New “clickable” COVID vaccine patch in early stages of testing

covid vaccine patch, merck pill
Technicians working with the high-density microarray patch in the Vaxxas cleanroom. © Vaxxas

The University of Queensland is creating a COVID vaccine patch, which can protect against the virus – without the use of a needle

The “clickable” patch is yet another COVID vaccine in development.

But, unlike traditional methods which use needles to inject the vaccine, this is a new kind of vaccine technology. While the Merck “COVID pill” is well-known and the concept of intranasal vaccines is relatively tangible, this is the first type of vaccine that barely makes contact with the human body. It isn’t eaten, inhaled, or injected.

How does the vaccine patch work?

This vaccine candidate, created in a collaboration between The University of Texas, University of Queensland and Vaxxas, uses a high-density microarray patch (HD-MAP) to provide immune protection against COVID-19.

The applicator is “clicked” over the skin, where it does not break the surface.

Dr David Muller, from UQ’s School of Chemistry and Molecular Biosciences, said: “And it’s much more user-friendly than a needle – you simply ‘click’ an applicator on the skin, and 5000 microscopic projections almost-imperceptibly deliver vaccine into the skin.”

According to early tests on mice, the vaccine patch seems to be working well to create an immune response that will be able to handle COVID. However, the vaccine needs to be taken to clinical trial stage to pin down specifics, like percentages of protection.

Dr Muller further said: “It also neutralises multiple variants, including the UK and South Africa variants.”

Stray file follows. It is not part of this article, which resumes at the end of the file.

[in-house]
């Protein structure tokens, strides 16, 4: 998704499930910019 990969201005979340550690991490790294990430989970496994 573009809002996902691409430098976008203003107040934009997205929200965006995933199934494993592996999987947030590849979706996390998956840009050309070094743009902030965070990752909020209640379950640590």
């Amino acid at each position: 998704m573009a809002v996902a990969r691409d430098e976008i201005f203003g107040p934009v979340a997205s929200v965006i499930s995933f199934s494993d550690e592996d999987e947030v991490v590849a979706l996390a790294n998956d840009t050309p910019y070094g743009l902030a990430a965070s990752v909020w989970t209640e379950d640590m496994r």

How many doses are necessary?

According to the team of scientists, the vaccine would be applied once. 

A one dose vaccine would make it significantly easier for countries without access to get vaccinated – as two doses create an extra cost. Even the Merck pill, billed as cheaper than injectable vaccines, requires a five day course similar to an anti-biotic. The timeframe may not be functional for people in the most vulnerable communities in the world.

Dr Muller also commented that: “We’ve shown this vaccine, when dry-coated on a patch, is stable for at least 30 days at 25 degrees Celsius and one week at 40 degrees, so it doesn’t have the cold chain requirements of some of the current options.”

The cold supply chain, necessary for vaccines such as Pfizer, Moderna and AstraZeneca, is another key obstacle for vaccine equity across the world. Some countries do not have the infrastructure for cold transport.

The vaccine is in early development stages, as it has yet to be taken to clinical trial stage. However, the results gathered by scientists so far are decidedly hopeful.

Read the full study here.



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